The chief attorney for Tonya Craft said on NBC's Today Show on Wednesday morning that the former kindergarten teacher has received death threats.
"That's why we hurried her out of the courtroom," Dr. Demosthenes Lorandos told interviewer Meredith Viera.
Ms. Craft left Chattanooga to fly to New York and a round of national talk shows soon after a jury in Ringgold found her innocent of 22 charges of child molestation.
Larry King Live on CNN plans to focus on the Craft case on Wednesday night.
Ms. Craft was interviewed Wednesday morning along with Dr. Lorandos and her husband, David Craft, who said, "I'm very proud of Tonya. She never quit fighting."
Dr. Lorandos said the defense had no choice but to put Ms. Craft on the witness stand during the trial that lasted over a month.
He said, "When the charges are this horrible, you have to (tell your side). She stood up to a tremendously vicious attack."
The attorney said he believes Ms. Craft "would have had no chance at all unless she gave the jury the tools" including hiring of the highly touted defense team and nationally known child experts.
He said child molestation cases "are the hardest cases to win."
Ms. Craft, who was teaching kindergarten at Chickamauga Elementary School when three little girls claimed she molested them, said, "My whole heart had been taken. I got half of it back. It won't be whole until I get my children back."
Her two children by her marriage to Joal Henke were taken from her when the charges were filed, and she has not seen them for 712 days.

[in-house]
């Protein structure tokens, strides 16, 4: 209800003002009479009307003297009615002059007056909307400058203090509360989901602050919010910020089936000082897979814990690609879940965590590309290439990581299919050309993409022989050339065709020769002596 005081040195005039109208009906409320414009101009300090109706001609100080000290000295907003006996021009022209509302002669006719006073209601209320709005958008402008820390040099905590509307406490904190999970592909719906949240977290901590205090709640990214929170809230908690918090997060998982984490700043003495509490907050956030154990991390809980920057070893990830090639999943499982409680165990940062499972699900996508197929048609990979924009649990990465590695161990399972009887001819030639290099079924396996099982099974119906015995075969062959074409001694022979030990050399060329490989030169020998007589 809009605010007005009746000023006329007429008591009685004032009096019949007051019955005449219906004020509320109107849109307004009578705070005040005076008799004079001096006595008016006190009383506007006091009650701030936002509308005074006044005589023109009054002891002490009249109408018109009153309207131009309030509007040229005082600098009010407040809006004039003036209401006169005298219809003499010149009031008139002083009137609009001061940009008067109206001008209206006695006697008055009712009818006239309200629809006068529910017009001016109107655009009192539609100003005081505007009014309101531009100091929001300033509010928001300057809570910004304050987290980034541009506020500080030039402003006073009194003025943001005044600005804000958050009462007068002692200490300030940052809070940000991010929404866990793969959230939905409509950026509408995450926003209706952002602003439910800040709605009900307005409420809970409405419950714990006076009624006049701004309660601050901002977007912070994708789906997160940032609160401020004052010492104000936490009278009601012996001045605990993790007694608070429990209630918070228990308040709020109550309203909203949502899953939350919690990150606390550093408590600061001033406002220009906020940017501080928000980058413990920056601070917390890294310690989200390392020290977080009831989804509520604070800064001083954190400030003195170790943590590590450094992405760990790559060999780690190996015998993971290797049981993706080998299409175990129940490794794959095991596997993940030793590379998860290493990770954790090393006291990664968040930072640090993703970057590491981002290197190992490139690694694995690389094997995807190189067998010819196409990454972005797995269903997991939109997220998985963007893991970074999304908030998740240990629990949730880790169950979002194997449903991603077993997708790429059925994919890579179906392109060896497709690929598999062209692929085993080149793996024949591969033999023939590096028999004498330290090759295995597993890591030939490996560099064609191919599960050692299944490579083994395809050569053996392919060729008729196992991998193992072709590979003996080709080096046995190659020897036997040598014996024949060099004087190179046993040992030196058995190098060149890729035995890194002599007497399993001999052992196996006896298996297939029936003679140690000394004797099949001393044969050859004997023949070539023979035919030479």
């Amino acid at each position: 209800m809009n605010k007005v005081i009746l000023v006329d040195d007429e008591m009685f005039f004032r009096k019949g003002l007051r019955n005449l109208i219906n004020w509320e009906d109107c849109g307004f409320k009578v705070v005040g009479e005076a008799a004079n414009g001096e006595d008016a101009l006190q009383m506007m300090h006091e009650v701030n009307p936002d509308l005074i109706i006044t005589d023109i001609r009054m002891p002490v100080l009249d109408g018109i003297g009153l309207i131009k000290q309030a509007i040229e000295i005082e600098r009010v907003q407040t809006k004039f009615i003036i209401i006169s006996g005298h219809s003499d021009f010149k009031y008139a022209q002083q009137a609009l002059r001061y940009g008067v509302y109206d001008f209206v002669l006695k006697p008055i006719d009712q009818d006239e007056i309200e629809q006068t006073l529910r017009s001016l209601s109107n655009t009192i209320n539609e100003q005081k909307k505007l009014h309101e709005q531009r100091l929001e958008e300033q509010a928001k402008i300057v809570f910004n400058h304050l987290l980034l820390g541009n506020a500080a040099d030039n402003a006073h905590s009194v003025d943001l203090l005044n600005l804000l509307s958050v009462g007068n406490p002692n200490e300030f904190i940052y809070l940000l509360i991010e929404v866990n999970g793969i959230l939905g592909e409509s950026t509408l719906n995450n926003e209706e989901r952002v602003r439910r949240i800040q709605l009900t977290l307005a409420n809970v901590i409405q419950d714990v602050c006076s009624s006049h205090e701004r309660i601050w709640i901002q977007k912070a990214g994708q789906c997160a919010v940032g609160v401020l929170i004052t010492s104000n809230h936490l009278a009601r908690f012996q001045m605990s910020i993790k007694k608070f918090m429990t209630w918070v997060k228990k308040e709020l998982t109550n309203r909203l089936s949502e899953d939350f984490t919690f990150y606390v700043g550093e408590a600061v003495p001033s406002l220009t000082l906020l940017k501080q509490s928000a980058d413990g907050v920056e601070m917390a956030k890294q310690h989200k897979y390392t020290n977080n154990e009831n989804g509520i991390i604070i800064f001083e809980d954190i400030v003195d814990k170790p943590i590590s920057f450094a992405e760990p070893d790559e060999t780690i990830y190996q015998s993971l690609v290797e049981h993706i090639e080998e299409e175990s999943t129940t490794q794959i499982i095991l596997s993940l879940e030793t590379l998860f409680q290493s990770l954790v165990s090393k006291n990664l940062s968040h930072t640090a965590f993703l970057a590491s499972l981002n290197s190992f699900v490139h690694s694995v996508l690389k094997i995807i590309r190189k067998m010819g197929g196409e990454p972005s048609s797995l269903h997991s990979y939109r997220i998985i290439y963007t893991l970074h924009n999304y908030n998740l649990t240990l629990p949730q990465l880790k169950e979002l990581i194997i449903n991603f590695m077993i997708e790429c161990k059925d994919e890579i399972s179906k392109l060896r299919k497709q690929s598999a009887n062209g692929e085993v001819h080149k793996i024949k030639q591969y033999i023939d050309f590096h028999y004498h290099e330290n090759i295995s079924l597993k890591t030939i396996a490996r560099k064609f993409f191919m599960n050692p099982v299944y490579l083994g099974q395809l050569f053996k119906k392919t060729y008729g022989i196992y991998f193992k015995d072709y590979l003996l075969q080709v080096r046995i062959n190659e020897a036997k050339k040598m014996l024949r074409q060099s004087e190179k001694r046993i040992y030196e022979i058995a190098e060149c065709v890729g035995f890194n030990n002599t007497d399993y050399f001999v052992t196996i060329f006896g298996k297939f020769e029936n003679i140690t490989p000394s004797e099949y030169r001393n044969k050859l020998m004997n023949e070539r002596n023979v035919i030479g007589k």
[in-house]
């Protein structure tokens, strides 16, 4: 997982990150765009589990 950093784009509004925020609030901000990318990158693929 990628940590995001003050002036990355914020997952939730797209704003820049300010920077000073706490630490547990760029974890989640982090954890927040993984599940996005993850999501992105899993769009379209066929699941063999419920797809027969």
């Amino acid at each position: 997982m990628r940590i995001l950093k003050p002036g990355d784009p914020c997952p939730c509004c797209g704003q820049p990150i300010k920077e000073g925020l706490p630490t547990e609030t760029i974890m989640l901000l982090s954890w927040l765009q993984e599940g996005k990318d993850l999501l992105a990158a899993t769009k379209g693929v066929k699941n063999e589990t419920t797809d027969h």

Ms. Viera asked her about one of the accusers being her own daughter and how it felt to see her on the witness stand testifying against her.
Ms. Craft said, "That was the hardest thing I have ever experienced. It absolutely broke my heart to see that my daughter had been indoctrinated to say things that were not true. I sobbed."
Ms. Craft said she felt some relief when the first "not guilty" was announced, but she said she did not rest easy until all 22 acquittals were read.
She said after she was charged she began researching cases where people had been falsely accused, including one in Bakersfield, Calif.
She said she spoke to some people who are now in their 30s who were involved in bringing false allegations when they were children.
Ms. Craft said, "I never thought I could be arrested for something I didn't do."
She declined to characterize her arrest as a "witch hunt," but said she thought it resulted from "the perfect storm" that included breaking up of some friendships and children touching one another "in a normal way, then my name got into the mix."
Ms. Craft said one of her new missions is "to make people aware that this can happen any time to anyone."